Programming. What exactly is it? To influence the new generation of innovators to learn such a skill, we must first define it in a way that truthfully illustrates the possible outcomes that stem from it. If you were to look up the definition of ‘programming’ on google right now you would end up reading something along the lines of “the process of assigning a code to something for the purposes of classification or identification”. How would that definition stimulate a child reading it to want to begin actively learning the process? Instead, we must provide a more accurate representation of the skill and what it achieves. Imagine if the definition of coding was something along the lines of “the ability to make your idea’s a reality; A skill that allows you to create your own games and become the producer rather than the consumer”. Now that would have inspired me as a kid to want to learn the art of programming.
If we truly want to get more children to learn programming starting at a young age, we need to change the environment in which we talk about it. In this sense coding can, and must, take a lot of notes from sports. Children are encouraged to participate in sports by today’s society because it will build connections and provide a goal or expectation to strive for. Going back to the example of definitions, the definition of sports even has the words ‘entertainment’ and ‘skill’ in it.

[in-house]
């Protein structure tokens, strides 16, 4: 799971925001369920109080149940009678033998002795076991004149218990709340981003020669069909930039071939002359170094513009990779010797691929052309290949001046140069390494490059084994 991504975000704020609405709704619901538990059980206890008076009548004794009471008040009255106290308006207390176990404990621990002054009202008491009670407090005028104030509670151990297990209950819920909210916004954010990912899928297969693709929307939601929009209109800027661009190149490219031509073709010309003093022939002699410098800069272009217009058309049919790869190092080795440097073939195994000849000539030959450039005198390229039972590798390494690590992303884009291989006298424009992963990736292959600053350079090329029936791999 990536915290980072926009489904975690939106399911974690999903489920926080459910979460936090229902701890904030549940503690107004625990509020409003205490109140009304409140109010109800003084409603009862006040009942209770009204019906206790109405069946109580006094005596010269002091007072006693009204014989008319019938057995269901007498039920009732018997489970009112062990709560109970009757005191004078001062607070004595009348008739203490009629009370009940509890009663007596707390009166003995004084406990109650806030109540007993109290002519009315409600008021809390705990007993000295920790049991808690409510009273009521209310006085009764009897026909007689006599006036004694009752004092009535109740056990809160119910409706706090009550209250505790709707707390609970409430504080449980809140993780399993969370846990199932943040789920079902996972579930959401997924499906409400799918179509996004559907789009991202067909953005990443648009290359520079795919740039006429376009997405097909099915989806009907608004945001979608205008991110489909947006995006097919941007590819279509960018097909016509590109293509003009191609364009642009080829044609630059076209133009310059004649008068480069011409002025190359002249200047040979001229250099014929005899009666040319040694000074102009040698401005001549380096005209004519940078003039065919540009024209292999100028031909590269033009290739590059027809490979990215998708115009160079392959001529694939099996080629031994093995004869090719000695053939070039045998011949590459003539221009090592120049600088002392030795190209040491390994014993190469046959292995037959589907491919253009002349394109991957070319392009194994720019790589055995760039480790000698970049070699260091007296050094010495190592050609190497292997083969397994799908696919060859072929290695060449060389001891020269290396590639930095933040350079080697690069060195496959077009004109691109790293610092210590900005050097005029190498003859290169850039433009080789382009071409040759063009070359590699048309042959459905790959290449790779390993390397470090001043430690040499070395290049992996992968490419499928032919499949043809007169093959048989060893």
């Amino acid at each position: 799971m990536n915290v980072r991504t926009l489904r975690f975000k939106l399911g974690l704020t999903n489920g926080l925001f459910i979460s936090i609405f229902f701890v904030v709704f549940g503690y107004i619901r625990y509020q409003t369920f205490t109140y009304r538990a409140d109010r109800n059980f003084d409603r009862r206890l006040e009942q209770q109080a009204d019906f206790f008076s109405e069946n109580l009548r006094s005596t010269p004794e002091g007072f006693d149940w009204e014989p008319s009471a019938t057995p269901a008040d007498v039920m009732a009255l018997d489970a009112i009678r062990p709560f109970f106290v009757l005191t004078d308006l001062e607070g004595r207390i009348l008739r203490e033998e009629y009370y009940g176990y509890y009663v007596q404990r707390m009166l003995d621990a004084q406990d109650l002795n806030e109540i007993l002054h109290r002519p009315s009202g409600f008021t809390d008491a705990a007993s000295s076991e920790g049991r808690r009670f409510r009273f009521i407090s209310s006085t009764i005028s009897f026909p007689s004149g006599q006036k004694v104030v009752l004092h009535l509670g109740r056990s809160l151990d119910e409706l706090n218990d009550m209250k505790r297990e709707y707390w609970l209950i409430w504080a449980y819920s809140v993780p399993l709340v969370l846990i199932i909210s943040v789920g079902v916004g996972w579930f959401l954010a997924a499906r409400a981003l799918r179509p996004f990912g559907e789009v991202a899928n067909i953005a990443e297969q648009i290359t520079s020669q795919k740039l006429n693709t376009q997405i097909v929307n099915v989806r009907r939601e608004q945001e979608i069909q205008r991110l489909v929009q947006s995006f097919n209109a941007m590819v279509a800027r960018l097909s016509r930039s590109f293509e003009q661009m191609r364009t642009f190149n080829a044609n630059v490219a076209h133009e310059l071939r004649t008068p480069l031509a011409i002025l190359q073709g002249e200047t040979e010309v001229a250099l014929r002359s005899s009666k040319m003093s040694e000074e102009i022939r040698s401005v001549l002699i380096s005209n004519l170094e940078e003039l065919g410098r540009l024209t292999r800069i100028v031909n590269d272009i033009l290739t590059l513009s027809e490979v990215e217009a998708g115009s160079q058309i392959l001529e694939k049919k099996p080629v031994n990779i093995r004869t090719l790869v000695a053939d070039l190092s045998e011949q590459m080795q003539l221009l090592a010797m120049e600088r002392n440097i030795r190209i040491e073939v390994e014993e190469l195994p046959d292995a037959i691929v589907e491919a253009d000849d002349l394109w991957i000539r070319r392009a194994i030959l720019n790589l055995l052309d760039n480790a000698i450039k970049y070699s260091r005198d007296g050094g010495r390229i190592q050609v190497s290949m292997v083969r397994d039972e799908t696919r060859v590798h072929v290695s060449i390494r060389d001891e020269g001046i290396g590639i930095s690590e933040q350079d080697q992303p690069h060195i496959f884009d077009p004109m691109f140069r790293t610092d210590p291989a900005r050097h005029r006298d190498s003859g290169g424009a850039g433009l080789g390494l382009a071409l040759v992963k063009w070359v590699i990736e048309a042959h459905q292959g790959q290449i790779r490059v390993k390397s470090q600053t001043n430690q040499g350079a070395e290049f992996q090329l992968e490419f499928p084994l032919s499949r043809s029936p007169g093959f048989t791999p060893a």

If a kid were to read todays definitions of coding and sports side by side, it’d be safe to assume that the kid would choose sports over coding 9 out of 10 times. We as the public must change the stigma that labels programing as a ‘nerdy’ and ‘lonely’ pastime and show kids the true potential of programming when people collaborate and explore ideas. Showing children the unrestricted potential at their fingertips and the satisfaction that comes with creating your first program is key in making this transition. Coding cannot be displayed as a chore but rather an outlet to openly express and bounce ideas off with friends, a playground for problem-solving and a store of possibilities.
Programming needs to be integrated in elementary school’s curriculum’s in a similar fashion as sports. Make a coding class with an open environment such as a P.E class where kids are free to try new things without judgement and learn off each other’s successes through collaboration. Perhaps the most important factor, make it fun. Inspire kids to make a video game of their choice or design an app that fits their passion. Let them discover for themselves the joy that comes along with programming by allowing them to work on what they find interesting. Treat coding like a sport, let the kids play. Ending the stigma that pairs both ‘nerdy’ and ‘programing’ in the same sentence is vital in increasing the number of little programmers to come in the coming decades.